By Alexander Szeptycki
The format may be different, but FKA twigs remains as hypnotic as ever on her album Caprisongs.
FKA twigs’ art originally captivated because of its dizzying conceptual ambition. 2019’s stunning effort Magdalene took on questions of sexuality and autonomy from the perspective of internalized Catholic repression. It also addressed the turmoil of a high-profile breakup as well as major surgery. Driving all of this was a desire for self-actualization and rebirth that was at times accompanied by surreal visuals. The album supplied a multilayered artistic experience.
Caprisongs, the UK-based artist’s latest offering, lowers the stakes a little. “I made you a mixtape” she whispers in the first seconds of the intro, signaling her intent. She proceeds to draw on the rich talent in the UK music scene, welcoming in a legion of local guest artists. Astrology references also abound throughout the album; its title highlights the performer’s Capricorn Sun sign. Still, this project, while perhaps more relaxed, is no less outstanding than its predecessors. This collection of tracks may not have the focused artistic intent of her earlier efforts, but it underscores twigs’ distinctive talent as a vocal performer.
twigs’s tracks unerringly tap into her flair for sonic dynamism. Take “ride the dragon.” Listen to the way she transitions from verse to hook on the lines “So if you/really wanna kiss me/kiss me quickly.” She lingers on those first syllables, before darting into the rapid fire, staccato cadence of the chorus. This agile delivery is effortless, almost balletic. “If you really wanna kiss me/do it quickly ‘fore the end of this song,” she croons on the bridge, with trilling flute samples and bumping bass tones in the background. It’s an enchanting, gracefully constructed soundscape.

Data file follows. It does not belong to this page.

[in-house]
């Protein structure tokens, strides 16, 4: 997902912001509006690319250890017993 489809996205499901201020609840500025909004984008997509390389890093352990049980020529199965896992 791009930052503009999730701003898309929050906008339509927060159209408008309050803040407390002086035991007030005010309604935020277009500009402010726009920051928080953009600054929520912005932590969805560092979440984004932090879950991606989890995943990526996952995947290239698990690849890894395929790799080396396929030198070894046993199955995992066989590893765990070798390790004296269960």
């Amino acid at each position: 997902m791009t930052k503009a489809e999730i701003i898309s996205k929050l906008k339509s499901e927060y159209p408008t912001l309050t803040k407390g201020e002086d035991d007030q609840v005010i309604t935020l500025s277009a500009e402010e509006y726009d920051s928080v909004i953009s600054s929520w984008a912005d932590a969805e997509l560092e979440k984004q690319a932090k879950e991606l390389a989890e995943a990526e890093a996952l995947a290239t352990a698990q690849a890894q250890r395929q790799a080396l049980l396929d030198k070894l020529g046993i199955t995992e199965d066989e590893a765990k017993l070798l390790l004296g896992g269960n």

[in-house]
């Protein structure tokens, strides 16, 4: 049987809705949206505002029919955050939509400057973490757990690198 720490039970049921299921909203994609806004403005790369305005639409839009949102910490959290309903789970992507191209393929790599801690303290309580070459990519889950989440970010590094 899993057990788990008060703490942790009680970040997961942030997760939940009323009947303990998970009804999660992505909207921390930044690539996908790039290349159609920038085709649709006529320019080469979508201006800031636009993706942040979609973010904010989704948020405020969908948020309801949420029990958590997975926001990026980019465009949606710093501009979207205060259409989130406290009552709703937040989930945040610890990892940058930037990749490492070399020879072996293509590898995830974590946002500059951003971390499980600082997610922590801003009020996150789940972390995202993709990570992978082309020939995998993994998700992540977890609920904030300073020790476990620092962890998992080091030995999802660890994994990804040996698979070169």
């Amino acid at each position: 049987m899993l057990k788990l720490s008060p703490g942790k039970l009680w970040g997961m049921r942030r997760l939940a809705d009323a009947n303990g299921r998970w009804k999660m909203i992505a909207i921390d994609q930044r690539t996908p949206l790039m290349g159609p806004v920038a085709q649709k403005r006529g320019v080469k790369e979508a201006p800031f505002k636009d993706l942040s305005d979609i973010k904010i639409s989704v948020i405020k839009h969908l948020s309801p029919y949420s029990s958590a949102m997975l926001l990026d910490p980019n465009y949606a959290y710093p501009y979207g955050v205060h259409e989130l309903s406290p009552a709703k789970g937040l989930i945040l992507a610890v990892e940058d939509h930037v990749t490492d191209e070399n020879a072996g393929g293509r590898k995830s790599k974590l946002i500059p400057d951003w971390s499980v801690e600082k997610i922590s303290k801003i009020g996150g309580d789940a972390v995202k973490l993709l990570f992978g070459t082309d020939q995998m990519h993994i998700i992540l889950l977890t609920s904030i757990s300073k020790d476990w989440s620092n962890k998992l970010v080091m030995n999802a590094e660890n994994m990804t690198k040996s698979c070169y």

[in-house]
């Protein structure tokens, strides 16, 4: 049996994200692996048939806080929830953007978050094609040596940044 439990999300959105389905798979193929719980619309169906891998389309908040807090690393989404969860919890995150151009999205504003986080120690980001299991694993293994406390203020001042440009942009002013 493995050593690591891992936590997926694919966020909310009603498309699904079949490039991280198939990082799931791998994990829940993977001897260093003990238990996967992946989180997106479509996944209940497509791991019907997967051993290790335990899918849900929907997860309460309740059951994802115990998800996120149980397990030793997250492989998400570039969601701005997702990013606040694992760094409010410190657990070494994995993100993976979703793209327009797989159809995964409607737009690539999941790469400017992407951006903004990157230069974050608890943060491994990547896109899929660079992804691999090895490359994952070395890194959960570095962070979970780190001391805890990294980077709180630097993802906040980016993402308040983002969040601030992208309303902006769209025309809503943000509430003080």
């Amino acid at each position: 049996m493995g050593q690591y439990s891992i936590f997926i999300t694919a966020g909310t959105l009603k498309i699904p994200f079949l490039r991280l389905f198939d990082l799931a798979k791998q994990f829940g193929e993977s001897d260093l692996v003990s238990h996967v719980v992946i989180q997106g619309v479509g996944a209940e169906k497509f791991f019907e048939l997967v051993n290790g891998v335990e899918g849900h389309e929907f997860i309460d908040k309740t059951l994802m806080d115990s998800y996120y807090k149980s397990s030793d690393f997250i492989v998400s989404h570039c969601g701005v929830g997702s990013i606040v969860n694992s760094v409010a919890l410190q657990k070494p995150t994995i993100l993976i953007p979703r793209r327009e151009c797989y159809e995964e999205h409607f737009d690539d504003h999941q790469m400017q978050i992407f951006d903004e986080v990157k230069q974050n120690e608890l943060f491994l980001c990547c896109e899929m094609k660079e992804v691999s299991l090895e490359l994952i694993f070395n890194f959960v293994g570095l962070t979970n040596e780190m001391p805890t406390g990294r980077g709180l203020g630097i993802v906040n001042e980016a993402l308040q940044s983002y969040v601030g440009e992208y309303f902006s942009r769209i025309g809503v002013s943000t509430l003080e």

Caprisongs engages in what could be called twigs’s playful maximalism. “pamplemousse” is pure antic chaos, a short, hard-hitting club explosion. It careens through rhythmic vocal synths, confident rapping, and a breakneck falsetto chorus filtered through glossy distortion. This song’s brevity is part of its amusement.
The spirit of the club scene predominates on this recording, with twigs trading lines with a myriad of UK artists. Jorja Smith excels on the twinkly “darjeeling,” before the track shifts to London grime so rapper Unknown T can sound at home. “which way” is an exciting musical left turn: twigs is supported here by Dystopia, an underground London band whose songs are reminiscent of bubblegrunge. The resulting mix is an understated gem: isolated vocals warp into a synth line over steady half time drums and group vocals that are chanted with considerable energy. It is another fun tidbit. This kind of impressive interplay pops up throughout the album. “honda” is another experiment in chemistry: twigs is joined by Pau Salieu as they rap over a pulsing club beat that is lifted by ominous choir vocals. As the track progresses, the two artists converge, ending each other’s bars before delivering their own in a remarkable display of vocal unity.